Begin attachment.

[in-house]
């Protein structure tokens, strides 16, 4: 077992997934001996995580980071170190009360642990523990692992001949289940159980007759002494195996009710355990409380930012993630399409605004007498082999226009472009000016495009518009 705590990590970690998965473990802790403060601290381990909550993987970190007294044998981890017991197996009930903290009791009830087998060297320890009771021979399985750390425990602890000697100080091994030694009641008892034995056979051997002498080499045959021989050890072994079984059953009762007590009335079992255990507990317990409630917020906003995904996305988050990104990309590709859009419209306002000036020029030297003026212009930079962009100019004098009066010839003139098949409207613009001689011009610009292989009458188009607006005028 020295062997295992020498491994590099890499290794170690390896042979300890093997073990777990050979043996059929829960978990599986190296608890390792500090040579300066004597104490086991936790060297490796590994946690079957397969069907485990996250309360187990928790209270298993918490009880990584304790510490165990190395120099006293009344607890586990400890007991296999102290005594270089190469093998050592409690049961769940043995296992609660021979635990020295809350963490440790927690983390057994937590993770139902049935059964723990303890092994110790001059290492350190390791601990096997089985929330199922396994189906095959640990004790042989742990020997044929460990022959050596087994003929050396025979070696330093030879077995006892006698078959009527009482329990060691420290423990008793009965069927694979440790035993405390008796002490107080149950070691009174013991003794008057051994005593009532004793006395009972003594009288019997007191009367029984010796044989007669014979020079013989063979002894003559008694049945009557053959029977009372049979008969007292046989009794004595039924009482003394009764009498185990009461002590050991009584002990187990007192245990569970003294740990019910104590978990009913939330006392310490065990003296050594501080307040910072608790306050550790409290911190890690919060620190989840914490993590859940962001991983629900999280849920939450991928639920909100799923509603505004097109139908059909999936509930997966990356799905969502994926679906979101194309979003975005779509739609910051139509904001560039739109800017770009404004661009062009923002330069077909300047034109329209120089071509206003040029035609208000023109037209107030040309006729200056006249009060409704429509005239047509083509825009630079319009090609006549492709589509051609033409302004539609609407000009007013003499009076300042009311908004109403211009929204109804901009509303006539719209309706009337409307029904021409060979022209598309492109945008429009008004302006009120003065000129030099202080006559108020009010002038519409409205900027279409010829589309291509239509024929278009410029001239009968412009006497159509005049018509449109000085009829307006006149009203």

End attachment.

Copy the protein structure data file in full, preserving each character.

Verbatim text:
[in-house]
């Protein structure tokens, strides 16, 4: 077992997934001996995580980071170190009360642990523990692992001949289940159980007759002494195996009710355990409380930012993630399409605004007498082999226009472009000016495009518009 705590990590970690998965473990802790403060601290381990909550993987970190007294044998981890017991197996009930903290009791009830087998060297320890009771021979399985750390425990602890000697100080091994030694009641008892034995056979051997002498080499045959021989050890072994079984059953009762007590009335079992255990507990317990409630917020906003995904996305988050990104990309590709859009419209306002000036020029030297003026212009930079962009100019004098009066010839003139098949409207613009001689011009610009292989009458188009607006005028 020295062997295992020498491994590099890499290794170690390896042979300890093997073990777990050979043996059929829960978990599986190296608890390792500090040579300066004597104490086991936790060297490796590994946690079957397969069907485990996250309360187990928790209270298993918490009880990584304790510490165990190395120099006293009344607890586990400890007991296999102290005594270089190469093998050592409690049961769940043995296992609660021979635990020295809350963490440790927690983390057994937590993770139902049935059964723990303890092994110790001059290492350190390791601990096997089985929330199922396994189906095959640990004790042989742990020997044929460990022959050596087994003929050396025979070696330093030879077995006892006698078959009527009482329990060691420290423990008793009965069927694979440790035993405390008796002490107080149950070691009174013991003794008057051994005593009532004793006395009972003594009288019997007191009367029984010796044989007669014979020079013989063979002894003559008694049945009557053959029977009372049979008969007292046989009794004595039924009482003394009764009498185990009461002590050991009584002990187990007192245990569970003294740990019910104590978990009913939330006392310490065990003296050594501080307040910072608790306050550790409290911190890690919060620190989840914490993590859940962001991983629900999280849920939450991928639920909100799923509603505004097109139908059909999936509930997966990356799905969502994926679906979101194309979003975005779509739609910051139509904001560039739109800017770009404004661009062009923002330069077909300047034109329209120089071509206003040029035609208000023109037209107030040309006729200056006249009060409704429509005239047509083509825009630079319009090609006549492709589509051609033409302004539609609407000009007013003499009076300042009311908004109403211009929204109804901009509303006539719209309706009337409307029904021409060979022209598309492109945008429009008004302006009120003065000129030099202080006559108020009010002038519409409205900027279409010829589309291509239509024929278009410029001239009968412009006497159509005049018509449109000085009829307006006149009203």